Well here we are at the end of the year. I have three more work-related obligations to get nailed down, and then I am an indolent layabout through the rest of the year (alright, more of an indolent layabout. Fine.). Trust me, if I could, I would knock out those three things bang bang bang, but – as you know – such things are dependent on time-space coordinates and other people. So here I am, in between bursts of housekeeping and letter writing, biding my time.
So let me waste some of yours.
I watched some movies, when I wasn’t working or madly re-writing my post on The Seven Samurai. Let’s talk about those.
The Last of Sheila (1973)
There are Bucket List movies, and then there are… I guess you could call them Pail List movies? Movies you don’t have to see before you die, but you’ve heard some halfway decent things about them, and maybe you might want to look them up sometime? I honestly don’t remember this having much of a theatrical release, but I do remember it being reviewed in Creem magazine, of all places, which is probably what placed it on the… Pail List. Anyway, during one of Warner Archive’s sales, I picked it up.
James Coburn plays Clinton Green, a megalomaniacal Hollywood producer whose wife, the titular Sheila, was a victim of a hit-and-run homicide a year previous. Green invites several of his colleagues – all of whom were at the party leading up to the incident – on a week-long voyage on his yacht, during which they will play a devious scavenger-hunt game of his own devising. The yacht, incidentally, is named Sheila.
All of the participants are variously down on their luck in the star-maker machinery, and the cast is pretty amazing – Richard Benjamin, Dyan Cannon, Joan Hackett, James Mason, Raquel Welch, and Ian McShane. Green is an exceptionally clever, but sadistic asshole, and his guests must play along to curry his favor, with the hope of some payout or work at the end, even if they are unsure as to what the ultimate purpose of his game may be… but that ultimate purpose is put into question when Green himself winds up dead.
The Last of Sheila feels like an NBC Mystery Movie of the same vintage, without a continuing detective character. The dialogue is lot more sardonic and the twists and turns a bit more clever, thanks to a script by… Stephen Sondheim and Anthony Perkins?!?! The plot becomes pretty byzantine, and I think at least one ball is dropped, but the script is so agile I can’t be sure unless I watch the movie again, and therein lies a problem.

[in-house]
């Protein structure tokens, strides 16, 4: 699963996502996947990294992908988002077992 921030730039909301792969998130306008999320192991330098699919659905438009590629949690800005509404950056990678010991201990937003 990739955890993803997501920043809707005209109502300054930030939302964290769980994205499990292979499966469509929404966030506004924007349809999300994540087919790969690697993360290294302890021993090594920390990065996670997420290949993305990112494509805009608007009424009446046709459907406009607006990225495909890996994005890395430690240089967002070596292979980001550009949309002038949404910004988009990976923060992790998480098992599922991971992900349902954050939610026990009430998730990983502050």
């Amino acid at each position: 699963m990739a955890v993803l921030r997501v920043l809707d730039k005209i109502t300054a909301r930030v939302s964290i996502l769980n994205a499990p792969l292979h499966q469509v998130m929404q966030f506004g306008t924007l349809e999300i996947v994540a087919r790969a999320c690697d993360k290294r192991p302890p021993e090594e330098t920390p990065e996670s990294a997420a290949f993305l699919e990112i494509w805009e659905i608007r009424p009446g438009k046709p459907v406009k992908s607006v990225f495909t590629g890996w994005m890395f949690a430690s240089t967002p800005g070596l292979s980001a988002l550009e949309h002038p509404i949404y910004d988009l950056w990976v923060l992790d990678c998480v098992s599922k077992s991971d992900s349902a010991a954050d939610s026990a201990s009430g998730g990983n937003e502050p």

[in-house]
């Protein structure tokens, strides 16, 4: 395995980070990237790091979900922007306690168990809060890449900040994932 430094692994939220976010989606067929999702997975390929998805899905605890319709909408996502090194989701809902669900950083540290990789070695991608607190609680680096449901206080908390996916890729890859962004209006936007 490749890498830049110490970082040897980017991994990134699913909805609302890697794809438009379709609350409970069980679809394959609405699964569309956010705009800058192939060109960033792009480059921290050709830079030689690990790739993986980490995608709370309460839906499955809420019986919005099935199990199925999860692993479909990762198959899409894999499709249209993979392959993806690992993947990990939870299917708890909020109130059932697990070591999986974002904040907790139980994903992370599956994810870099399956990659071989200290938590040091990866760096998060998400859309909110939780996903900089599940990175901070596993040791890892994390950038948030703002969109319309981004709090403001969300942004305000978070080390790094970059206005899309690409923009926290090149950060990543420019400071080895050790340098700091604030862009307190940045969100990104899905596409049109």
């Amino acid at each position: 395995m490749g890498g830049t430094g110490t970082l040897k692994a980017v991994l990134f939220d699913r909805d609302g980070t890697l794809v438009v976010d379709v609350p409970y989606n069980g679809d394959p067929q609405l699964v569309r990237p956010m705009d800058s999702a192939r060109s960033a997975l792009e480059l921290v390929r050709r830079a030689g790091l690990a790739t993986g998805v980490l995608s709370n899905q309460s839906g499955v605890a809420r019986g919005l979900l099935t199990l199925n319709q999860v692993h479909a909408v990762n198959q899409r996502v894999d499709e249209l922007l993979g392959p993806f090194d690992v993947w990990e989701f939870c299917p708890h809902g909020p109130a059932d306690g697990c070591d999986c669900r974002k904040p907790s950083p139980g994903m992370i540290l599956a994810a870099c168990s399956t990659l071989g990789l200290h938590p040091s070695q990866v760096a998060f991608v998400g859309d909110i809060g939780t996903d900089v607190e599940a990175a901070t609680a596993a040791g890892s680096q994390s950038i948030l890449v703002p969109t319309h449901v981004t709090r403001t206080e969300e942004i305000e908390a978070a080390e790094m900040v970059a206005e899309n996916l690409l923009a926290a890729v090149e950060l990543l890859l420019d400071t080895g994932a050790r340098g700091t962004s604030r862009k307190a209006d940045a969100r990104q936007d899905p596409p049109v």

For the first time in my fairly long relationship with Warner Archive, I got a lemon of a disc. My blu-ray player choked on the layer change (which occurs just at the point that Green’s murder is discovered) and I had to use the chapter stop to get to the scene afterwards. I don’t think I missed that much, as there are several flashbacks when the surviving party members make with the detectin’, but I can’t be sure.
Also, the spoiler in the box back copy wasn’t cool, guys. It wasn’t subtle at all.
The Green Pastures (1936)
Warner Archive, though, remains one of my favorite boutique labels, because without them, I would never have the opportunity to see cultural oddities like this. The Green Pastures was based on a highly successful play by Marc Connelly (winner of the Pulitzer Prize for Drama in 1930!), which was in turn based on a short story collection called “Ol’ Man Adam and His Chillun”. The framing story takes place in a black Sunday School in the Depression South, where a parson discusses the Bible with the children – the vast majority of the movie is a recreation of the high points of the Old Testament in the children’s minds.